VHA Member Hospitals Reduce Supply Costs Through Device Reprocessing

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IRVING, Texas -- Since April 2002, hospitals that are

members of VHA Inc., the healthcare cooperative, have saved an estimated

$25 million through agreements VHA signed with two medical device reprocessing

companies. More than 450 VHA member organizations are participating in the

contracts with Alliance Medical Corporation of Phoenix, and Vanguard Medical

Concepts Inc. of Lakeland, Fla. The savings compare with the cost of purchasing

new devices.

Single-use medical device reprocessing includes all the steps performed to

make a single-use device patient-ready, including cleaning, function testing,

sterilization and re-packaging. A 2002 Food and Drug Administration (FDA)

survey reported that 45 percent of hospitals with more than 250 beds reprocess

medical devices, with 84 percent of those hospitals using third-party

reprocessing companies. VHA's research has shown that reprocessing saves on

average at least 50 percent over the cost of purchasing a replacement device.

Rather than attempt to do their own reprocessing, many hospitals have

contracted with third-party reprocessing firms, since it is expensive and

difficult for the average hospital to comply with the FDA standards for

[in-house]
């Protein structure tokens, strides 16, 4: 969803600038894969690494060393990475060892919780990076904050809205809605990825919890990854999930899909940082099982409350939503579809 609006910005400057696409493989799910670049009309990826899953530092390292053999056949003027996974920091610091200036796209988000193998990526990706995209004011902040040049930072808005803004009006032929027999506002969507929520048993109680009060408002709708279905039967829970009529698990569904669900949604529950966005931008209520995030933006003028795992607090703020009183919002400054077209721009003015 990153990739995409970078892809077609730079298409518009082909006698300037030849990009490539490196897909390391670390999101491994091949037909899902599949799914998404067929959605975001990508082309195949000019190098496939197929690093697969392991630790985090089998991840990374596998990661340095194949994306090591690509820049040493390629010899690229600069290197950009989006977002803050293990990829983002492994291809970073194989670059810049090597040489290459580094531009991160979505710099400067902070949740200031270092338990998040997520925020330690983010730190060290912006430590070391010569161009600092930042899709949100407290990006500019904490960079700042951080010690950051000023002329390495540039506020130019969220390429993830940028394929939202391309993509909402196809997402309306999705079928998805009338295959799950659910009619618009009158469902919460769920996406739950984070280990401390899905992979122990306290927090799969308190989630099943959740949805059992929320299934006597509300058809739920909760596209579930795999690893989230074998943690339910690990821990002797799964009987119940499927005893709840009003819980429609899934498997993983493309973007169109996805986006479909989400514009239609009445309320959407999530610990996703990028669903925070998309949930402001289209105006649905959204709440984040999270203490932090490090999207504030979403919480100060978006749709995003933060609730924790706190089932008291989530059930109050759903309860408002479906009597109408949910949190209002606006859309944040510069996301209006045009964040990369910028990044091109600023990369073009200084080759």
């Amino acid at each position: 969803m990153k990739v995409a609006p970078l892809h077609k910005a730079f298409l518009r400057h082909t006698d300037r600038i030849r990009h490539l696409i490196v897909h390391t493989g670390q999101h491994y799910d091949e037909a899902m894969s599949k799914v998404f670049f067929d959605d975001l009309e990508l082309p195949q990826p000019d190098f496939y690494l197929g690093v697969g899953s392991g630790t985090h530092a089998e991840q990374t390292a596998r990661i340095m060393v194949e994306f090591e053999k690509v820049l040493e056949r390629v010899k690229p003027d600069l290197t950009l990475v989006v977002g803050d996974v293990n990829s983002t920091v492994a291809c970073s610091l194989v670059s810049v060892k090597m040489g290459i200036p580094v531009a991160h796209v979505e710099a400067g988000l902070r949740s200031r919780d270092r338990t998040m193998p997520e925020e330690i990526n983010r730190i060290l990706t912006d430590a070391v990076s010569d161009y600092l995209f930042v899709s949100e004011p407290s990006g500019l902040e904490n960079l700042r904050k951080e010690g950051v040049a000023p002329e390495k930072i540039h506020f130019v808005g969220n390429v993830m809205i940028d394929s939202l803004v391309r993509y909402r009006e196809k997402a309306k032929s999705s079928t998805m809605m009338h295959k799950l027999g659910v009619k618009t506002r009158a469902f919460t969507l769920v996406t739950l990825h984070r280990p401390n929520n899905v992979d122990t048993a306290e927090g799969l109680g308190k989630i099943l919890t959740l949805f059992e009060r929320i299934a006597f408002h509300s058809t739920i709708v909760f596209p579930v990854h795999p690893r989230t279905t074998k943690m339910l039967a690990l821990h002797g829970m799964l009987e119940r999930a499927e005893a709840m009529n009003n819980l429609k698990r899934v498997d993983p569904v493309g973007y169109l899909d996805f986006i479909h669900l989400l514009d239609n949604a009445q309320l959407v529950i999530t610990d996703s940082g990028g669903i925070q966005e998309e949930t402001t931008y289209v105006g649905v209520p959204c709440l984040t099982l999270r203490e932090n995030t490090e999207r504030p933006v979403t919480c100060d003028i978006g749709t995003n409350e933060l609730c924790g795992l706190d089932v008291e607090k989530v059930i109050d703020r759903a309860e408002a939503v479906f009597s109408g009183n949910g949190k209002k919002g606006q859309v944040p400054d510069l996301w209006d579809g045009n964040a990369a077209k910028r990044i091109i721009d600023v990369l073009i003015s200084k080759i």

"Participation in VHA's third-party reprocessing agreements has provided

our members with outstanding quality and value over the past two years," said

K. Jeffrey Hayes, VHA's senior vice president for clinical and business



By using Alliance and Vanguard services, VHA members can ensure that

reprocessed devices comply with FDA regulatory requirements. The companies

guarantee that used medical devices will be returned fully functional and

sterile. Both companies have validated the effectiveness of their

reprocessing procedures over the past decade. Devices are thoroughly tested

and examined before being released. Both firms back up their services with


Participation in the agreements has helped VHA members maximize limited

resources and has resulted in significant supply-cost reductions while

maintaining a high quality of patient care, according to Hayes. He said the

estimated $25 million savings already achieved should grow significantly as

member organizations fully leverage reprocessing opportunities through the


VHA member and Vanguard customer Sentara Healthcare, a 1,584-bed system

with six hospitals in and around Norfolk, Va., has saved $505,000 since July

2002 through reprocessing. Sentara Standardization/Utilization Manager Jean

Potter noted that reprocessing is increasingly gaining acceptance by the

system's physicians and nurses and that the savings will increase as more

clinicians support the idea.

Emerson Hospital in Concord, Mass., a 170-bed hospital, saved $90,000 in

12 months by working with Alliance. Director of materials management Rich

Doolan expects 2003 cost savings to exceed $120,000.

"Reprocessing is a

viable cost-cutting initiative," said Doolan.

Source: VHA Inc.